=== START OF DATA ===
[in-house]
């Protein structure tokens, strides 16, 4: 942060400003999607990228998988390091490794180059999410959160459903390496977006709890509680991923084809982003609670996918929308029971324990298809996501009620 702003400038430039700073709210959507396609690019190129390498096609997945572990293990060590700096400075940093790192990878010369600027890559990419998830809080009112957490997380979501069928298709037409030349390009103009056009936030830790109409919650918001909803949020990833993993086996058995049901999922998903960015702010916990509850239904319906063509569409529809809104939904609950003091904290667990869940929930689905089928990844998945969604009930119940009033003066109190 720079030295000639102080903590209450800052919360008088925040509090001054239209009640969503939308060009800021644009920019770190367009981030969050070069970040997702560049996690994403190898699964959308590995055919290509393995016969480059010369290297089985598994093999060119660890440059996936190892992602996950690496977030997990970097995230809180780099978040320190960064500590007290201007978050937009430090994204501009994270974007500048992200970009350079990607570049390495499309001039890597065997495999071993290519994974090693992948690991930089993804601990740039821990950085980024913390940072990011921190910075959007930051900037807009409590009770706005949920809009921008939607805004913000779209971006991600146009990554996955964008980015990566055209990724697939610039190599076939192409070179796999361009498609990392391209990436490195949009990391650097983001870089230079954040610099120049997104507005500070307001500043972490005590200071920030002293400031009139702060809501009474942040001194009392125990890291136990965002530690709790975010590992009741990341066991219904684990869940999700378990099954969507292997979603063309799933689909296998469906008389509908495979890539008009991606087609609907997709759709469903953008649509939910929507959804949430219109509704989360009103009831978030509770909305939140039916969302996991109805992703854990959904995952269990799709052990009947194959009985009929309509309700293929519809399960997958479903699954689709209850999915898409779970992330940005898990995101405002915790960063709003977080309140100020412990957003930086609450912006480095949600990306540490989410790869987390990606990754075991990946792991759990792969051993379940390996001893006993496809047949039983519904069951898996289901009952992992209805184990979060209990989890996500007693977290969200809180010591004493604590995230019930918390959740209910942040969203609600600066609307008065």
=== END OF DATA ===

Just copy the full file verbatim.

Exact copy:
[in-house]
């Protein structure tokens, strides 16, 4: 942060400003999607990228998988390091490794180059999410959160459903390496977006709890509680991923084809982003609670996918929308029971324990298809996501009620 702003400038430039700073709210959507396609690019190129390498096609997945572990293990060590700096400075940093790192990878010369600027890559990419998830809080009112957490997380979501069928298709037409030349390009103009056009936030830790109409919650918001909803949020990833993993086996058995049901999922998903960015702010916990509850239904319906063509569409529809809104939904609950003091904290667990869940929930689905089928990844998945969604009930119940009033003066109190 720079030295000639102080903590209450800052919360008088925040509090001054239209009640969503939308060009800021644009920019770190367009981030969050070069970040997702560049996690994403190898699964959308590995055919290509393995016969480059010369290297089985598994093999060119660890440059996936190892992602996950690496977030997990970097995230809180780099978040320190960064500590007290201007978050937009430090994204501009994270974007500048992200970009350079990607570049390495499309001039890597065997495999071993290519994974090693992948690991930089993804601990740039821990950085980024913390940072990011921190910075959007930051900037807009409590009770706005949920809009921008939607805004913000779209971006991600146009990554996955964008980015990566055209990724697939610039190599076939192409070179796999361009498609990392391209990436490195949009990391650097983001870089230079954040610099120049997104507005500070307001500043972490005590200071920030002293400031009139702060809501009474942040001194009392125990890291136990965002530690709790975010590992009741990341066991219904684990869940999700378990099954969507292997979603063309799933689909296998469906008389509908495979890539008009991606087609609907997709759709469903953008649509939910929507959804949430219109509704989360009103009831978030509770909305939140039916969302996991109805992703854990959904995952269990799709052990009947194959009985009929309509309700293929519809399960997958479903699954689709209850999915898409779970992330940005898990995101405002915790960063709003977080309140100020412990957003930086609450912006480095949600990306540490989410790869987390990606990754075991990946792991759990792969051993379940390996001893006993496809047949039983519904069951898996289901009952992992209805184990979060209990989890996500007693977290969200809180010591004493604590995230019930918390959740209910942040969203609600600066609307008065």